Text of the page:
Hello, October, you are not the eighth month!
I know it’s not your fault, October.  I understand that you are a vestige from the Roman calendar.  I appreciate that some late-coming goobers threw January and February up into your face.  But don’t be strutting around the calendar like you are the “real” eighth month.  Because you’re not.

--Mitchell Hegman.

Saturday, September 30, 2017

Stepping Stones

5:03 in the Morning.  The constellation Orion stands on the roof of my house.  I saw him there at 4:31 when I went out to set that girl’s pot of mums outside after a night indoors.  At present, the sounds of the song of White Room, by Cream, fills my living room.  20 pounds of housecat is sprawled across my lap.  For no particular reason, I have been thinking about a day when I was not very nice to my late wife.
She had made a series of brick stepping stones on the hillside at the back of our house.  I thought the stepping stones were silly and of no use where they were.  She had worked all day to bed them in the earth alongside blue grama grass and blue flax.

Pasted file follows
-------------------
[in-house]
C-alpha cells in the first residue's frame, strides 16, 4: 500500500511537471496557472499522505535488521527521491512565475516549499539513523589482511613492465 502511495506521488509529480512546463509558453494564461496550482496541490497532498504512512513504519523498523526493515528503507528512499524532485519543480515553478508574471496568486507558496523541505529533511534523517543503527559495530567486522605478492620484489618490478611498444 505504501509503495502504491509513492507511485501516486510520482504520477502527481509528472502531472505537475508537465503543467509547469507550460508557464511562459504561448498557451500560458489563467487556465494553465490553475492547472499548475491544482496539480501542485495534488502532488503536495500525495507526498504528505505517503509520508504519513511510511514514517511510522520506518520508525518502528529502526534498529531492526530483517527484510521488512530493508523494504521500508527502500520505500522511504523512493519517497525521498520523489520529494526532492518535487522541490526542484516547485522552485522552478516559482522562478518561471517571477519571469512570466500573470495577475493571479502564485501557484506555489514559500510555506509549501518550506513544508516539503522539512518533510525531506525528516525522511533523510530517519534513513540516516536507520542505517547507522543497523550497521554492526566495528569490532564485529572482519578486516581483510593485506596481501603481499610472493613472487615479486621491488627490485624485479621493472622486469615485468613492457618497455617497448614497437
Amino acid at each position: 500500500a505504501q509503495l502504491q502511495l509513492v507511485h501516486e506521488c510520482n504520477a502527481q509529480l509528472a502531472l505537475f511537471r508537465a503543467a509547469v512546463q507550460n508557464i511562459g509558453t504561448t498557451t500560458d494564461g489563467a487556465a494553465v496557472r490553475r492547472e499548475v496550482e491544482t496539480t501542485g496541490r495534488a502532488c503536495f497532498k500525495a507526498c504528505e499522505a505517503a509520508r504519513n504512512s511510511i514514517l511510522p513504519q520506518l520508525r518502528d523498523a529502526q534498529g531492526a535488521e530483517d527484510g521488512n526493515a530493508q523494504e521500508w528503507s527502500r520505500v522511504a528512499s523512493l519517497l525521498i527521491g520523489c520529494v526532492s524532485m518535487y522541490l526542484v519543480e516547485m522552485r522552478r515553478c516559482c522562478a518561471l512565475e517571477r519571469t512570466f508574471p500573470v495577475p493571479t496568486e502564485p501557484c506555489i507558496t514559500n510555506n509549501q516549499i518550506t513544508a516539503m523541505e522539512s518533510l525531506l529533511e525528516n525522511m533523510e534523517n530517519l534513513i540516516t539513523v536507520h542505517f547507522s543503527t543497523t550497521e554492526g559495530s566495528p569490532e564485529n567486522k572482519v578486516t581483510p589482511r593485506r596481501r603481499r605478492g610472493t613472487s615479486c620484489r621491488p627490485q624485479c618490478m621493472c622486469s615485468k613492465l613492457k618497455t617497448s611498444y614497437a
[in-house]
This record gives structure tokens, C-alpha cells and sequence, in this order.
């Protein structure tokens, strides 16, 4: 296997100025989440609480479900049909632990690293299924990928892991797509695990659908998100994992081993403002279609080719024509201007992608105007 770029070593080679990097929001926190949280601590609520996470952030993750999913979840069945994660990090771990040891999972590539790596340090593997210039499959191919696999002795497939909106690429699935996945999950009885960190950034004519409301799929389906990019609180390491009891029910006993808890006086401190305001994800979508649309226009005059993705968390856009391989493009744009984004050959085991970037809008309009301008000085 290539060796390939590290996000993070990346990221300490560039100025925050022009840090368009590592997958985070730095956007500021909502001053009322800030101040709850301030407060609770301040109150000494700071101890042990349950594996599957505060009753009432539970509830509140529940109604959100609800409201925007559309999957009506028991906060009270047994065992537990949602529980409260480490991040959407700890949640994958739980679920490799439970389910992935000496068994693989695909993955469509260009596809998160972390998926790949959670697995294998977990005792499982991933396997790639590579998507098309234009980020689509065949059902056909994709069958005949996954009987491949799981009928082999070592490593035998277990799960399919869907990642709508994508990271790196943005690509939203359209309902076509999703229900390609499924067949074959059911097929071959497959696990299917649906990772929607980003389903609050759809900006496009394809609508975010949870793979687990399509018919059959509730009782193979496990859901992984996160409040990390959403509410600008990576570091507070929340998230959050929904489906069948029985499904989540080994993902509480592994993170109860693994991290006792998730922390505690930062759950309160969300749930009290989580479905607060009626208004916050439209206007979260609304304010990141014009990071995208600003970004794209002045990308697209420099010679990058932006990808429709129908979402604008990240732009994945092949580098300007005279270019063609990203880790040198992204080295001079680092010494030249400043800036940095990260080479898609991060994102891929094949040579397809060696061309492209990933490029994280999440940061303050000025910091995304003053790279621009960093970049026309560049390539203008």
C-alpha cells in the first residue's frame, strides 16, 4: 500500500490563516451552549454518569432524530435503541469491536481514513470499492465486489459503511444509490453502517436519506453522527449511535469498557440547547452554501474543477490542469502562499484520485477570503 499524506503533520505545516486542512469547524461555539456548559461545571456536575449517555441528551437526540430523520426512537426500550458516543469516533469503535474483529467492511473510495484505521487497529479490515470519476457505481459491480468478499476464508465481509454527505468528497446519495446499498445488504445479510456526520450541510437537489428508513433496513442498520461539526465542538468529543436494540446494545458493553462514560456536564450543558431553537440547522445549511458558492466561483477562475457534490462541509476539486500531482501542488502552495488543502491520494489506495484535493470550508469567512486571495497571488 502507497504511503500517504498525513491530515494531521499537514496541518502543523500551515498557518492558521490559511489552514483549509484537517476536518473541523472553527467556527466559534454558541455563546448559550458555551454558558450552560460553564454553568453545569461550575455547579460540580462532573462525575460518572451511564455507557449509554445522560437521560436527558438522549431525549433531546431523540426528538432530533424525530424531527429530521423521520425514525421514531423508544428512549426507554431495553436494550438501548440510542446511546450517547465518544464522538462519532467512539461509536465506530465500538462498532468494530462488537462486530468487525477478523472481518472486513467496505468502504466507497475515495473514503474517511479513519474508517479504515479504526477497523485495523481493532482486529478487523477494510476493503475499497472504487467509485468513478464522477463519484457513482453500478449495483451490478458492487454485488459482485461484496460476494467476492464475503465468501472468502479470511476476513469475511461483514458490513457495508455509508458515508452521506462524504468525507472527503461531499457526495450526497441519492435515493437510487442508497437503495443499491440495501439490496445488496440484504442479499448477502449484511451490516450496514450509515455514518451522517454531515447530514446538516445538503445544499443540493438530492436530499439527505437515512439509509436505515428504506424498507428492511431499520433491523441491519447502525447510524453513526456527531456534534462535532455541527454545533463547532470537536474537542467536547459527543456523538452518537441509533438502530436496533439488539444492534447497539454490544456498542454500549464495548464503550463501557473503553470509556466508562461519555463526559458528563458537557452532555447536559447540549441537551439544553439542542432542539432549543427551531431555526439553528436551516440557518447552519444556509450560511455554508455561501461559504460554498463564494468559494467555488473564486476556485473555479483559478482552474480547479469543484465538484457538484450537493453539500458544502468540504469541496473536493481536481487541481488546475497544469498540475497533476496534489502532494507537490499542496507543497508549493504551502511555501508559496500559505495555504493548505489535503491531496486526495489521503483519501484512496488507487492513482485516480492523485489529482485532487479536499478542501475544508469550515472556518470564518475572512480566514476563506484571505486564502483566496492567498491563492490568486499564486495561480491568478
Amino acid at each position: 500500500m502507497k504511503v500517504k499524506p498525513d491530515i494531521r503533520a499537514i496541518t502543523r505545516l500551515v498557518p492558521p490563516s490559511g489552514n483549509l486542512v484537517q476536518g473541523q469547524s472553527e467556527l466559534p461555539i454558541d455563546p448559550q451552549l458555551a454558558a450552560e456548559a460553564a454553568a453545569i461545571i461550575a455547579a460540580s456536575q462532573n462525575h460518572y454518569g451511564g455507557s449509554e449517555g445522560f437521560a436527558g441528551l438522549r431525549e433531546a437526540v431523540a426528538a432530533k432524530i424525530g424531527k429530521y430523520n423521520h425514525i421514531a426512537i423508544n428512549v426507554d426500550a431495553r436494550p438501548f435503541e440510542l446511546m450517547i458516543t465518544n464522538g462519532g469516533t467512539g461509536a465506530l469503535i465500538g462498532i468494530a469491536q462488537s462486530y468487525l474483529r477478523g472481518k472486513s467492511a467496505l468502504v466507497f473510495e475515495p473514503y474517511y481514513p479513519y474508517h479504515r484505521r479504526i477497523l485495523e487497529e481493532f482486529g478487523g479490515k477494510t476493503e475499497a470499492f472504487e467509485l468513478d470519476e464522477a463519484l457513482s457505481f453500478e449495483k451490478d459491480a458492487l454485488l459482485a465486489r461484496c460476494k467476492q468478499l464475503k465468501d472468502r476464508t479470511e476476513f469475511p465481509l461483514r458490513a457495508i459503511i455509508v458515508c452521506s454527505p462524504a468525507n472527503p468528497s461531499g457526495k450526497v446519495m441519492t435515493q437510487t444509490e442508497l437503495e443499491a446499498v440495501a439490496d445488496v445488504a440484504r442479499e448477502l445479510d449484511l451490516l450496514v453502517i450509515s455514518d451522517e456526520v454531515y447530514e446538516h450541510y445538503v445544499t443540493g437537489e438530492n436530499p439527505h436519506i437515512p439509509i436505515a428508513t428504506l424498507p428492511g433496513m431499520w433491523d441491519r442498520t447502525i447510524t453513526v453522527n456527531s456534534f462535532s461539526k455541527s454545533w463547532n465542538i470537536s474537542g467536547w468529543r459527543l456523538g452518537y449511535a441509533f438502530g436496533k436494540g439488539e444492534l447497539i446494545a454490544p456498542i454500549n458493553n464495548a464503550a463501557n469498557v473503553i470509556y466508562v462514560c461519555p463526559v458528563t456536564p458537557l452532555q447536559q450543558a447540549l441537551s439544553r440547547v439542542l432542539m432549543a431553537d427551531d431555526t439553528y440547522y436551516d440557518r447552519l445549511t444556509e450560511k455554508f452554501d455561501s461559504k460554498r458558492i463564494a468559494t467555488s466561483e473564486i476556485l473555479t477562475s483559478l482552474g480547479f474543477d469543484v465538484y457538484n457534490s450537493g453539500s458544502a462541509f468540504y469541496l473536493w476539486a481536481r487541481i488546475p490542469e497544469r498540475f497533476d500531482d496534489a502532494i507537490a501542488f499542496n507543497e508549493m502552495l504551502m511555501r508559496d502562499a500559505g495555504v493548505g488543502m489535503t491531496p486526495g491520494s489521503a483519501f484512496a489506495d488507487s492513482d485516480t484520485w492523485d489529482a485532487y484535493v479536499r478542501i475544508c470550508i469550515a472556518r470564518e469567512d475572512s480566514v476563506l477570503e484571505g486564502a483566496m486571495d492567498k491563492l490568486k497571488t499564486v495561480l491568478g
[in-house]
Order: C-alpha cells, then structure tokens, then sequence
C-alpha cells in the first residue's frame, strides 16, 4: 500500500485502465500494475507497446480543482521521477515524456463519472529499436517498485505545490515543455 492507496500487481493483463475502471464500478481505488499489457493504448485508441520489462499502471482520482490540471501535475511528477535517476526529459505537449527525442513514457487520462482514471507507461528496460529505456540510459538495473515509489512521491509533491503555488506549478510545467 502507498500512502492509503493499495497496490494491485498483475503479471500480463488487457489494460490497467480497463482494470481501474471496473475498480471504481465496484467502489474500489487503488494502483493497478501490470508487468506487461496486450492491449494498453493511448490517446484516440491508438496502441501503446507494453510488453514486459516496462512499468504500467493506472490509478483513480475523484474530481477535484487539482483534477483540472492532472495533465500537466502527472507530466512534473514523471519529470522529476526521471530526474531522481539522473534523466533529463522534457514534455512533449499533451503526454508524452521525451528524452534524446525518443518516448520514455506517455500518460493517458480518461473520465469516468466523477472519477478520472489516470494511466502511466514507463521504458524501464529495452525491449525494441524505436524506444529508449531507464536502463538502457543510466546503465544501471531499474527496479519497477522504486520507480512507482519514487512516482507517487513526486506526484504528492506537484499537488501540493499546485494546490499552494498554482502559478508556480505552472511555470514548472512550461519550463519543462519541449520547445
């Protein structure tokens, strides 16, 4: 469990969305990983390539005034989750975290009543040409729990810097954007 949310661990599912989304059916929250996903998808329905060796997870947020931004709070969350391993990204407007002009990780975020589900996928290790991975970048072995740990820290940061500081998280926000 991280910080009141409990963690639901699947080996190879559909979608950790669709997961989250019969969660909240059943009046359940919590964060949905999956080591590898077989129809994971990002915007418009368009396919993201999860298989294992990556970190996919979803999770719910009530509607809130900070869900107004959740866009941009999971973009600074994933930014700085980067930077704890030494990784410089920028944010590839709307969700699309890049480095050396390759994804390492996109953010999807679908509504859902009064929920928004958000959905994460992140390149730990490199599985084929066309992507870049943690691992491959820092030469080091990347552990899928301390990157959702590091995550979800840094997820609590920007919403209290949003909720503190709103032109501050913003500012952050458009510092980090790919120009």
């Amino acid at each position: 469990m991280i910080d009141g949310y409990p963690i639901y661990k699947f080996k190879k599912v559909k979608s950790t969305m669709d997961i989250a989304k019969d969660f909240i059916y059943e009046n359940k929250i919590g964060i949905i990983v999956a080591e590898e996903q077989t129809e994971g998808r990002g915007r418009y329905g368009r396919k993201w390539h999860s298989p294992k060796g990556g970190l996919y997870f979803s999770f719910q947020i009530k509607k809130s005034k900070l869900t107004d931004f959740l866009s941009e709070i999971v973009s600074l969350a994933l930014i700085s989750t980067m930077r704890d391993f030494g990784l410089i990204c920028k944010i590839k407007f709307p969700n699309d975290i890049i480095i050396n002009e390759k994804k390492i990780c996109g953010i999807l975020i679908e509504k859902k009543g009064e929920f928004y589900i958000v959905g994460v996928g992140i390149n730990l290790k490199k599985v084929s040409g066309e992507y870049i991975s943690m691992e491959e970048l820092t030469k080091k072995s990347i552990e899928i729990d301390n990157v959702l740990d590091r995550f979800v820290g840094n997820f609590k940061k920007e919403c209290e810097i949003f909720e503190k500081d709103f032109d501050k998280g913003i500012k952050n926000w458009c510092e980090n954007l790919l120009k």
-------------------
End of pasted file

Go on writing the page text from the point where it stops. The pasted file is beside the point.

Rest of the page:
“I don’t like it,” I said.
5:12 in the morning.  20 years later.
The stepping stones are still out there and I hate myself.

--Mitchell Hegman.

Friday, September 29, 2017

A Dust Devil Meets a Powerline

Drawn up like a snake charmed from a basket, a dust devil rises into an empty sky before swaying off across the open stubble of a wheatfield.  The last of summer’s sun has bleached the wheat stubble to an undeniable blonde color.  The dust devil scours through the rows of cut grain, growing darker, directing itself toward certain collision with high tension power lines strung between two purple, high-bucking, mountain ranges.
You might think catastrophic failure would result where these two powerful forces meet.  But the dust devil ghosts right through the thrumming lines; leans right through them and does not thin until abruptly turning in a new direction.
At once, the dust devil dissipates.
Watching, as I do, I am always trying to seek a point in all of this.

--Mitchell Hegman.

Thursday, September 28, 2017

Crow Creek Falls (2017)